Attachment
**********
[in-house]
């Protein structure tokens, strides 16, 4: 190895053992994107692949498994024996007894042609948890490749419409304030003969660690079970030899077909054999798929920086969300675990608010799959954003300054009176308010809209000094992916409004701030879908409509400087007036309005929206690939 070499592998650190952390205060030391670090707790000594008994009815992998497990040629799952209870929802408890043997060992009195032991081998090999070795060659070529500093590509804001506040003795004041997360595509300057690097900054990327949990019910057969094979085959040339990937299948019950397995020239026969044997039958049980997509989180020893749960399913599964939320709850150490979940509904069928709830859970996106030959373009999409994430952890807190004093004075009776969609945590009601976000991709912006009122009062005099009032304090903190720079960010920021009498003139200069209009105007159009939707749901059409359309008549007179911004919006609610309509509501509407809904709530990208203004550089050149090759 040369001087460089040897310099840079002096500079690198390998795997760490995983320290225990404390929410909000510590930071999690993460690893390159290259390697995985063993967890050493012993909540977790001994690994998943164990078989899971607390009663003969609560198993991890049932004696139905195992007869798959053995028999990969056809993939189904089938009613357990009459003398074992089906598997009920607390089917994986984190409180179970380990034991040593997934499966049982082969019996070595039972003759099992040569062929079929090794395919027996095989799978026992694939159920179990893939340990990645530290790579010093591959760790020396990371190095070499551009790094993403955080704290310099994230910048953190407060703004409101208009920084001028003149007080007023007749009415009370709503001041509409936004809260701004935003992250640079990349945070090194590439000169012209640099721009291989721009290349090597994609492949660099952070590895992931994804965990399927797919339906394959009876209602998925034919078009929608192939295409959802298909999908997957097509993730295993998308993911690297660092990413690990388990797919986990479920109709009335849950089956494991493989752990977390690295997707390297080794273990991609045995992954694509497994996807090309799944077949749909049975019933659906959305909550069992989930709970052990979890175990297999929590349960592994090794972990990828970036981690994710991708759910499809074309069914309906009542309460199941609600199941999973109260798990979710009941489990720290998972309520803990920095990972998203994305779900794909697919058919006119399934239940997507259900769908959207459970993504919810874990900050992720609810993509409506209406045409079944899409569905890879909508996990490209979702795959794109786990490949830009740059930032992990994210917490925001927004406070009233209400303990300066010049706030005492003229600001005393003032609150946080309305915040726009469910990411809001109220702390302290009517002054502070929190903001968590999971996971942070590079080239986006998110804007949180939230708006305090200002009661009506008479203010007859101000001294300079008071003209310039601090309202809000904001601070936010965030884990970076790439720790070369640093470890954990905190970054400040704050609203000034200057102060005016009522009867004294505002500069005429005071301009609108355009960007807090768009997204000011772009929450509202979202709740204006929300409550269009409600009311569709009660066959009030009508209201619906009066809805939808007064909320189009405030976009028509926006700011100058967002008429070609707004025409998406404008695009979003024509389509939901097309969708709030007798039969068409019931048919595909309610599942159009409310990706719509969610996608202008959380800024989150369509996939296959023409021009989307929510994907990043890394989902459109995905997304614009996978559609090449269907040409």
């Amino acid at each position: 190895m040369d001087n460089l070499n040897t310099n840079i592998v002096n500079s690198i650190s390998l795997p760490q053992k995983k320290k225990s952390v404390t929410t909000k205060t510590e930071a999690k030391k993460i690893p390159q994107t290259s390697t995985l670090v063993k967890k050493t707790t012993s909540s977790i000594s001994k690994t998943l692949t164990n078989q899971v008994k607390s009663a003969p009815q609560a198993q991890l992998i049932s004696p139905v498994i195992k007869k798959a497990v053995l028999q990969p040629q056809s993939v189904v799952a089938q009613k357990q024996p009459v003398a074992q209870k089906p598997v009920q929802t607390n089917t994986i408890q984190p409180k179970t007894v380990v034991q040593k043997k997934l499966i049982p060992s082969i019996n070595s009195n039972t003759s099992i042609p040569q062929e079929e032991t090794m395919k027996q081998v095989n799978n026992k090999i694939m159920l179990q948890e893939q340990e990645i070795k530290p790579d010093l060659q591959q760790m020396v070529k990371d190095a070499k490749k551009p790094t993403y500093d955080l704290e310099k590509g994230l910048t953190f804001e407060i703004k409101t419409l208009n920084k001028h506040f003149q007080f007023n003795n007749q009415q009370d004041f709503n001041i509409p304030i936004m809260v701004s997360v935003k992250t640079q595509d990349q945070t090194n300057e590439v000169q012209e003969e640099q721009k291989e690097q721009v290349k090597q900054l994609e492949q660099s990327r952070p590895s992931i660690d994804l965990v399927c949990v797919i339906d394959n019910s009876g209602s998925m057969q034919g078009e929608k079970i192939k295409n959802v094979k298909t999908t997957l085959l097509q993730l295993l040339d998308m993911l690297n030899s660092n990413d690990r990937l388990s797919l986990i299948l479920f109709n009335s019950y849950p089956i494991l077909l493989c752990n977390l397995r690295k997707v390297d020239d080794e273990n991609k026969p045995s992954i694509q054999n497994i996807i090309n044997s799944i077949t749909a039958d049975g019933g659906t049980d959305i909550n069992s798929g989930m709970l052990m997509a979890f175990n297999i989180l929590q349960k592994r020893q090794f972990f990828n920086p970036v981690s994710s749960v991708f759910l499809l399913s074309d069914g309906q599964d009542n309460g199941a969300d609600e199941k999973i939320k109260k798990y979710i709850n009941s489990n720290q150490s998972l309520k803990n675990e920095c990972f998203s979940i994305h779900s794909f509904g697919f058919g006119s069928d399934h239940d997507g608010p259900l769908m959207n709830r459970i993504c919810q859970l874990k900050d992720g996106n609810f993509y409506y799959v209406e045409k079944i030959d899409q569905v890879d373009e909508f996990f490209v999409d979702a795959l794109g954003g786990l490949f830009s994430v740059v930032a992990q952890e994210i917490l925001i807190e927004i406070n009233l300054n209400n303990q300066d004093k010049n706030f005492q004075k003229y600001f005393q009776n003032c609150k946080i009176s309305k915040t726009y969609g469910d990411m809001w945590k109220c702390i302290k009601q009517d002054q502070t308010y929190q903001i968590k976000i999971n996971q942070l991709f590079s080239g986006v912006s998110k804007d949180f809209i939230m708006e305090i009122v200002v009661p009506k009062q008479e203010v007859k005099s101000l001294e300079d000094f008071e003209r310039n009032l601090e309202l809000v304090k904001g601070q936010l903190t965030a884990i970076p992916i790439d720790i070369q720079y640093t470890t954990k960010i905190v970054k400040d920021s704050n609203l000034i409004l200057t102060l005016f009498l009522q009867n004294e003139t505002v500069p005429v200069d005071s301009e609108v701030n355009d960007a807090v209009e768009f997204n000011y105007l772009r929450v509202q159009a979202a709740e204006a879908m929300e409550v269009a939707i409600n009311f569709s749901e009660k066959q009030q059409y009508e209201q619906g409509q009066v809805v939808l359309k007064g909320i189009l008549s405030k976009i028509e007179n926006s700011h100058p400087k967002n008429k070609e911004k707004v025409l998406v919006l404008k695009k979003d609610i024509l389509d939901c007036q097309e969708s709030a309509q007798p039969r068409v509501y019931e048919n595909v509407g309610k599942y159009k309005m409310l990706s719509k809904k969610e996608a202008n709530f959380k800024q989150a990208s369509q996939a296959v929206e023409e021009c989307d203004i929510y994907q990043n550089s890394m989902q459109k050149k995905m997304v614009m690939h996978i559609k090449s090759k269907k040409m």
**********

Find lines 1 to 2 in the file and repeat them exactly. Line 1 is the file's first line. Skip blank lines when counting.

[in-house]
């Protein structure tokens, strides 16, 4: 190895053992994107692949498994024996007894042609948890490749419409304030003969660690079970030899077909054999798929920086969300675990608010799959954003300054009176308010809209000094992916409004701030879908409509400087007036309005929206690939 070499592998650190952390205060030391670090707790000594008994009815992998497990040629799952209870929802408890043997060992009195032991081998090999070795060659070529500093590509804001506040003795004041997360595509300057690097900054990327949990019910057969094979085959040339990937299948019950397995020239026969044997039958049980997509989180020893749960399913599964939320709850150490979940509904069928709830859970996106030959373009999409994430952890807190004093004075009776969609945590009601976000991709912006009122009062005099009032304090903190720079960010920021009498003139200069209009105007159009939707749901059409359309008549007179911004919006609610309509509501509407809904709530990208203004550089050149090759 040369001087460089040897310099840079002096500079690198390998795997760490995983320290225990404390929410909000510590930071999690993460690893390159290259390697995985063993967890050493012993909540977790001994690994998943164990078989899971607390009663003969609560198993991890049932004696139905195992007869798959053995028999990969056809993939189904089938009613357990009459003398074992089906598997009920607390089917994986984190409180179970380990034991040593997934499966049982082969019996070595039972003759099992040569062929079929090794395919027996095989799978026992694939159920179990893939340990990645530290790579010093591959760790020396990371190095070499551009790094993403955080704290310099994230910048953190407060703004409101208009920084001028003149007080007023007749009415009370709503001041509409936004809260701004935003992250640079990349945070090194590439000169012209640099721009291989721009290349090597994609492949660099952070590895992931994804965990399927797919339906394959009876209602998925034919078009929608192939295409959802298909999908997957097509993730295993998308993911690297660092990413690990388990797919986990479920109709009335849950089956494991493989752990977390690295997707390297080794273990991609045995992954694509497994996807090309799944077949749909049975019933659906959305909550069992989930709970052990979890175990297999929590349960592994090794972990990828970036981690994710991708759910499809074309069914309906009542309460199941609600199941999973109260798990979710009941489990720290998972309520803990920095990972998203994305779900794909697919058919006119399934239940997507259900769908959207459970993504919810874990900050992720609810993509409506209406045409079944899409569905890879909508996990490209979702795959794109786990490949830009740059930032992990994210917490925001927004406070009233209400303990300066010049706030005492003229600001005393003032609150946080309305915040726009469910990411809001109220702390302290009517002054502070929190903001968590999971996971942070590079080239986006998110804007949180939230708006305090200002009661009506008479203010007859101000001294300079008071003209310039601090309202809000904001601070936010965030884990970076790439720790070369640093470890954990905190970054400040704050609203000034200057102060005016009522009867004294505002500069005429005071301009609108355009960007807090768009997204000011772009929450509202979202709740204006929300409550269009409600009311569709009660066959009030009508209201619906009066809805939808007064909320189009405030976009028509926006700011100058967002008429070609707004025409998406404008695009979003024509389509939901097309969708709030007798039969068409019931048919595909309610599942159009409310990706719509969610996608202008959380800024989150369509996939296959023409021009989307929510994907990043890394989902459109995905997304614009996978559609090449269907040409």